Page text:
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Pharmacist Adscription To Intensive Care: Generating Synergies.

Pharmacist Adscription To Intensive Care: Generating Synergies.
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Franco Sereno MT, Pérez Serrano R, Ortiz Díaz-Miguel R, Espinosa González MC, Abdel-Hadi Álvarez H, Ambrós Checa A, Rodríguez Martínez M,


Franco Sereno MT, Pérez Serrano R, Ortiz Díaz-Miguel R, Espinosa González MC, Abdel-Hadi Álvarez H, Ambrós Checa A, Rodríguez Martínez M, (click to view)

Franco Sereno MT, Pérez Serrano R, Ortiz Díaz-Miguel R, Espinosa González MC, Abdel-Hadi Álvarez H, Ambrós Checa A, Rodríguez Martínez M,

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Medicina intensiva 2018 03 28() pii S0210-5691(18)30052-4
Abstract
OBJECTIVE
To evaluate incorporation of the hospital pharmacist to the routine activity of an Intensive Care Unit (ICU).

DESIGN
A prospective observational study was carried out to evaluate the impact of pharmacist interventions, made by a pharmacist temporarily assigned to the ICU, upon medical prescriptions.

SETTING
A medical and surgical ICU with 21 beds.

PATIENTS
Patients with at least one ICU stay were included, while patients with admission and discharge in periods when the pharmacist was not present were excluded.

INTERVENTIONS
The interventions were made after daily review of the prescriptions, and were communicated verbally or in writing to the supervising physician.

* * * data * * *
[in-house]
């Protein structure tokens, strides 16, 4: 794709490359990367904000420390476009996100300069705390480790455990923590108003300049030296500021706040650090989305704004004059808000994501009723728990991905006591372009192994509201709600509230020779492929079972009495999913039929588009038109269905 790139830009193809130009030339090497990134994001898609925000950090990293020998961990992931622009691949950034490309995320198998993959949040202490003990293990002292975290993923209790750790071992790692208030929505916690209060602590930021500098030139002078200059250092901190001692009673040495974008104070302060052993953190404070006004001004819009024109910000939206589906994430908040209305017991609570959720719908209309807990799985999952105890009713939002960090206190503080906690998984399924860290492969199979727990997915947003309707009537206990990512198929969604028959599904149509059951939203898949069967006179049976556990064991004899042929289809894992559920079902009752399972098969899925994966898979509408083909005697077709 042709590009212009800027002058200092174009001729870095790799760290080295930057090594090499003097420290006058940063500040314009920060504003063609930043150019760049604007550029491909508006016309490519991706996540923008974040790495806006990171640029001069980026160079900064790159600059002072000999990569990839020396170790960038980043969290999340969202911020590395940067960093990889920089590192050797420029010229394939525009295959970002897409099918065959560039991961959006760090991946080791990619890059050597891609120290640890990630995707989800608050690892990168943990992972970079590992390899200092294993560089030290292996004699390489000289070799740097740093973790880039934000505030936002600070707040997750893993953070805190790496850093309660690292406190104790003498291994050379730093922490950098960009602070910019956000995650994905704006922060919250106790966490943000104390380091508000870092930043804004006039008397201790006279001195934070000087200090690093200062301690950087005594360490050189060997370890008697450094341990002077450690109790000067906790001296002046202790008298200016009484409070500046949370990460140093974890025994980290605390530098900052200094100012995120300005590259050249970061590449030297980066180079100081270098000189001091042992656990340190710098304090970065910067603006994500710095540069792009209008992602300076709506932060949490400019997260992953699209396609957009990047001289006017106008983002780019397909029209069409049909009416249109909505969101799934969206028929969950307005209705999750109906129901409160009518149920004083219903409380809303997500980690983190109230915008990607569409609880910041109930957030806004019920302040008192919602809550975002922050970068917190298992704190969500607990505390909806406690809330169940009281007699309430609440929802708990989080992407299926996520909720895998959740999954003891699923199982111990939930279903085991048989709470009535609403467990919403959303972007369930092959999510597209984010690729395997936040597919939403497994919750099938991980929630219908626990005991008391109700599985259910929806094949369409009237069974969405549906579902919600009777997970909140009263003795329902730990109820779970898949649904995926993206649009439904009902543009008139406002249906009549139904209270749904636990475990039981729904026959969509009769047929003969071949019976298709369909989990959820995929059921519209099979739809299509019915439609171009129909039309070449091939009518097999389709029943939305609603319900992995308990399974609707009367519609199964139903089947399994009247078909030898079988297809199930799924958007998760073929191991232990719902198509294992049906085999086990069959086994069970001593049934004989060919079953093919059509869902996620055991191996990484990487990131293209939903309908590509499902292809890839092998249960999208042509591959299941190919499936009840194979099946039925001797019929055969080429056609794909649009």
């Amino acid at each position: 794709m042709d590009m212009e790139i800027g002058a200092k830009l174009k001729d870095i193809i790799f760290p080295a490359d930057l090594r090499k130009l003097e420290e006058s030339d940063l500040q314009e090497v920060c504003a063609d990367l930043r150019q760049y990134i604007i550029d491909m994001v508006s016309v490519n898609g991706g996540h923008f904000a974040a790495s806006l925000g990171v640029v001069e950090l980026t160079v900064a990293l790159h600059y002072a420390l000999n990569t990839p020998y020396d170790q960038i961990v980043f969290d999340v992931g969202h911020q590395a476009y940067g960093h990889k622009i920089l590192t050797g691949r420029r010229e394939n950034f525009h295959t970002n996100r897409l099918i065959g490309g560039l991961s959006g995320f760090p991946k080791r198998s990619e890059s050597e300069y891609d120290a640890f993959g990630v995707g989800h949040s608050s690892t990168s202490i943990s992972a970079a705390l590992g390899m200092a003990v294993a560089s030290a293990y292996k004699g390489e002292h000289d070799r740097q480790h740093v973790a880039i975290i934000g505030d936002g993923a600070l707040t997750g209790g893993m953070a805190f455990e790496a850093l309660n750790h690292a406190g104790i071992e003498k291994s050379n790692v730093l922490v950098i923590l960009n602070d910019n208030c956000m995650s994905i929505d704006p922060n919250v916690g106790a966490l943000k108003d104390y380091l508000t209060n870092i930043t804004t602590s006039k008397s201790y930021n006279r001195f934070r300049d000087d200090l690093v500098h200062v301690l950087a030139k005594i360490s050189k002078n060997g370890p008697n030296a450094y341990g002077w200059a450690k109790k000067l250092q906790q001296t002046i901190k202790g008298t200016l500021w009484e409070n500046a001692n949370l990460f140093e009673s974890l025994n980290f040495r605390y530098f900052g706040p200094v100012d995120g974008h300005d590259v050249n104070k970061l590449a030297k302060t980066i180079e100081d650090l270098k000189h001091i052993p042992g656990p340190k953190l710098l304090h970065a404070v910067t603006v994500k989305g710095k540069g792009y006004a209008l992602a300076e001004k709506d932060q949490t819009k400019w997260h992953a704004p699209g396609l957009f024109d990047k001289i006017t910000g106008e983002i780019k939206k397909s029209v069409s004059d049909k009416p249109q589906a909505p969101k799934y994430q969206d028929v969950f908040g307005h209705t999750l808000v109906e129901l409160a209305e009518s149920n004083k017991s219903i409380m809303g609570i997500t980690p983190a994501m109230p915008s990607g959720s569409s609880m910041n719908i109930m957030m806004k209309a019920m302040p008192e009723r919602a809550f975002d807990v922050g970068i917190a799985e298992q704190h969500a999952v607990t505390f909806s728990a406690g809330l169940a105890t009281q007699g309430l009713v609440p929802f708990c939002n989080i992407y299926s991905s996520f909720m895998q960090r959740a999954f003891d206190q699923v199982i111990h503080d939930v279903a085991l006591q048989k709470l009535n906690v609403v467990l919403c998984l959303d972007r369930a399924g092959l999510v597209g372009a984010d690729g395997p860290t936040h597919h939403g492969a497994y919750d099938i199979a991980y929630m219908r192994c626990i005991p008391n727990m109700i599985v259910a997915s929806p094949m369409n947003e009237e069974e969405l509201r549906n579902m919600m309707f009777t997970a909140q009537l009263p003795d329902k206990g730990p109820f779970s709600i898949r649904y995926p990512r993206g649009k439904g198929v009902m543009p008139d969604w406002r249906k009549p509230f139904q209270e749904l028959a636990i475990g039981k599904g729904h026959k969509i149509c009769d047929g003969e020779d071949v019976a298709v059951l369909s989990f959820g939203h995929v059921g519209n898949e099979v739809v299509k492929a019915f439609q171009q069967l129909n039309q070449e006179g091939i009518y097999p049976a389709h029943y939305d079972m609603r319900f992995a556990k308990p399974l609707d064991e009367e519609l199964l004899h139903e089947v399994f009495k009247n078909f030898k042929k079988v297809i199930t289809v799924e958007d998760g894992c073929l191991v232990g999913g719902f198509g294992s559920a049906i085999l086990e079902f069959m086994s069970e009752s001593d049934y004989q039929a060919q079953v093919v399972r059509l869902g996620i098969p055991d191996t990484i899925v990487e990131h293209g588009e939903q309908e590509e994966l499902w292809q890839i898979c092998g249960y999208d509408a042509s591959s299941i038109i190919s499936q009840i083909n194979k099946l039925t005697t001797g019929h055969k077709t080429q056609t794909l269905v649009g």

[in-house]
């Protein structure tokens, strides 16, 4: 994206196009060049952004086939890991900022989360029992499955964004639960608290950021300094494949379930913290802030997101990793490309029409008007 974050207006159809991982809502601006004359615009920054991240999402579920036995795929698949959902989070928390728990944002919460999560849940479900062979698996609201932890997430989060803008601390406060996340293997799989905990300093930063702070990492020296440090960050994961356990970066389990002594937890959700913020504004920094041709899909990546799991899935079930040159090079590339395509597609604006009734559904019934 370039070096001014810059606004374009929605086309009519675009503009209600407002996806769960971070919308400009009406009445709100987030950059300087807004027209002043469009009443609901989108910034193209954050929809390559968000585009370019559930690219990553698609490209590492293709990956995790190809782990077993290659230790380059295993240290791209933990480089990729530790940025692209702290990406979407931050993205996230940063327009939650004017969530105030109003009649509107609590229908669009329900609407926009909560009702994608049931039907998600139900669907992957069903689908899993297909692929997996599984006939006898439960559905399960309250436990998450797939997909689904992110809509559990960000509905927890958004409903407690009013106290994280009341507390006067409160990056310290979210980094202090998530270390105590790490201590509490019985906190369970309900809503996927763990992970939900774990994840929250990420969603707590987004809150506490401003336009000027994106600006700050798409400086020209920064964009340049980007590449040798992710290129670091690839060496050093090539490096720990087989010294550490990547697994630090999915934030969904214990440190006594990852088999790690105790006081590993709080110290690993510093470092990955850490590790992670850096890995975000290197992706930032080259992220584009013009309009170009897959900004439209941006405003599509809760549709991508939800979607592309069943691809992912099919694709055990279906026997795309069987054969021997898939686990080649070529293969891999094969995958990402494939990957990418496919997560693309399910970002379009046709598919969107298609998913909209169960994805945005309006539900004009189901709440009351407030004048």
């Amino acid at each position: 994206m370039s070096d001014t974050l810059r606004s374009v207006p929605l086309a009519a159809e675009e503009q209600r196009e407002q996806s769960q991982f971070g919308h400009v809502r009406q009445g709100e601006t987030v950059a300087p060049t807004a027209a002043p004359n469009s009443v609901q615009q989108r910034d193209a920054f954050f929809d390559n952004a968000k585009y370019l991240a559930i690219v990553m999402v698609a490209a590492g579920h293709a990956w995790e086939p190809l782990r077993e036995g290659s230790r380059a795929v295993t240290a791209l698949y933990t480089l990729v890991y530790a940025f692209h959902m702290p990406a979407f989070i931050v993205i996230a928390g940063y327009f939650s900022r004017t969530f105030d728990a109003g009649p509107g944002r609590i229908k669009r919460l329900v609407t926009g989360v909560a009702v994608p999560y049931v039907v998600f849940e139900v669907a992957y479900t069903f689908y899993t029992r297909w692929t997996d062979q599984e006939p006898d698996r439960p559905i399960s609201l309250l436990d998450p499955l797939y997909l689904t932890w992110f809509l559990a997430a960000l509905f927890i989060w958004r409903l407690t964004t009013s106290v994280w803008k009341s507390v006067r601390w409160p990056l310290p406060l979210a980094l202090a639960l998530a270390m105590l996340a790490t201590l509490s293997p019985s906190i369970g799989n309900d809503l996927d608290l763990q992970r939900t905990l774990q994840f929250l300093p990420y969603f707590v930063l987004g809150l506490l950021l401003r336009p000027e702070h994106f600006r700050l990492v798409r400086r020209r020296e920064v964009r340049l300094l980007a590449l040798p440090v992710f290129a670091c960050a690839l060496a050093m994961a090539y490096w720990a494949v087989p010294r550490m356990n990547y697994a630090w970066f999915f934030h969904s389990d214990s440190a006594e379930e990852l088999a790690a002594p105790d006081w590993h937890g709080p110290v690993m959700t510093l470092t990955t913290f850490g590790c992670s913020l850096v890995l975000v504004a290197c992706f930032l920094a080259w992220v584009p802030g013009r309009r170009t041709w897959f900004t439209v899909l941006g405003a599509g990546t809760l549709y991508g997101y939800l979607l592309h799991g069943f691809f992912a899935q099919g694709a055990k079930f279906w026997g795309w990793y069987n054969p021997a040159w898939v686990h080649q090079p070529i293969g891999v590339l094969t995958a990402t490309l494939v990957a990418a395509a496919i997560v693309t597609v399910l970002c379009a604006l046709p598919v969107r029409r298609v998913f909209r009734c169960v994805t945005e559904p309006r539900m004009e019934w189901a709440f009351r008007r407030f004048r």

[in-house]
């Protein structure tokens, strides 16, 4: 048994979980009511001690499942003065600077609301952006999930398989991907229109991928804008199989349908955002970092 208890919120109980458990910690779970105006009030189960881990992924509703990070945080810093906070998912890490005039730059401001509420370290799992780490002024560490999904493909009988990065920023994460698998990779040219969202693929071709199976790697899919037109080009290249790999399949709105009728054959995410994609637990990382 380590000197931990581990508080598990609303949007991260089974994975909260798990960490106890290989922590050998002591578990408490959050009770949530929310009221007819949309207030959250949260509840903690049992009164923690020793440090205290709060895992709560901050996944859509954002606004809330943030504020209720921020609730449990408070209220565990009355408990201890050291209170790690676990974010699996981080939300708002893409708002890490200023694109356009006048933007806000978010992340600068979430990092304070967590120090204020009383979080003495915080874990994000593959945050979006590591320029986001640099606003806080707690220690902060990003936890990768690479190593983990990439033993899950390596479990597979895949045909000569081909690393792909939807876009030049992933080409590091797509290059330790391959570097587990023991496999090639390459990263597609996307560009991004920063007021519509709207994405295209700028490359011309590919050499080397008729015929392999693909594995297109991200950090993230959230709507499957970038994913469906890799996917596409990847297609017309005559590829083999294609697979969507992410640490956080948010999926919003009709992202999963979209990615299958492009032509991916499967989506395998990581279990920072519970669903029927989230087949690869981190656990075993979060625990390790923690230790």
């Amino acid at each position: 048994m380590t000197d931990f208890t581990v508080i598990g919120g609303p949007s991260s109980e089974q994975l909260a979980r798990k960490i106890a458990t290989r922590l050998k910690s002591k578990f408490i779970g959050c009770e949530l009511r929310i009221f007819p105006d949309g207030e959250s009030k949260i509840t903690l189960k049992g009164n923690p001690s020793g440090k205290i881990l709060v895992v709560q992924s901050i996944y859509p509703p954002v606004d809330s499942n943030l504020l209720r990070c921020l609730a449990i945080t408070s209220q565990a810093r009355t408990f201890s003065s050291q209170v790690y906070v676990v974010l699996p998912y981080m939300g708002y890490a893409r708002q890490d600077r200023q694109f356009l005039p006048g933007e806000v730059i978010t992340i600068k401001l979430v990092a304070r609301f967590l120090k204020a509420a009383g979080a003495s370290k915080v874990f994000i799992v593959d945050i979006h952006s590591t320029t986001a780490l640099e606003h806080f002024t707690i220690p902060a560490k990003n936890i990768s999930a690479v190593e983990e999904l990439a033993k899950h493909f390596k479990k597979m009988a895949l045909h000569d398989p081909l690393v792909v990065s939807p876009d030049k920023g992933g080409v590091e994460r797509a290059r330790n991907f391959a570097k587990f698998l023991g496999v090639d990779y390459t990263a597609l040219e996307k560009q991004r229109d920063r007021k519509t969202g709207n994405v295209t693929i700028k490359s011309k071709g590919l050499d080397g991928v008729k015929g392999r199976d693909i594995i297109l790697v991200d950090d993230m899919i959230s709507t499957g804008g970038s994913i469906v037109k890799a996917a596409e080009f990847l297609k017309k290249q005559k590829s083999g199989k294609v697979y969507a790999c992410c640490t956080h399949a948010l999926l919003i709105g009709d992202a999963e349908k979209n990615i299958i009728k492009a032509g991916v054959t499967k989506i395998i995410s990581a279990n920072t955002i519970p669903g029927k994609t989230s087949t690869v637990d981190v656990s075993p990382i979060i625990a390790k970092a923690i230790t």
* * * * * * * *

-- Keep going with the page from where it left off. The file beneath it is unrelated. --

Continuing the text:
MAIN VARIABLES
Number of interventions, therapeutic group of the drugs involved, type of intervention and degree of acceptance.

RESULTS
A total of 194 interventions were made in 62 patients. The majority were related to safety aspects (33%) and the optimization of therapy (32%). The most frequent interventions were the administration of drugs via the nasogastric tube (19%) and pharmacokinetic monitoring (14.4%). The most frequently involved groups of drugs were anti-infectious agents (33%) and digestive system medications (27%). A total of 56.2% of the interventions were made verbally, and 80% were accepted.

CONCLUSIONS
Pharmacist adscription to an ICU and the implementation of interventions on prescriptions have allowed improvement of safety and the optimization of pharmacotherapy in more than 50% of the patients. The high rate of acceptance of these interventions would support the implementation of such programs in critical care units.

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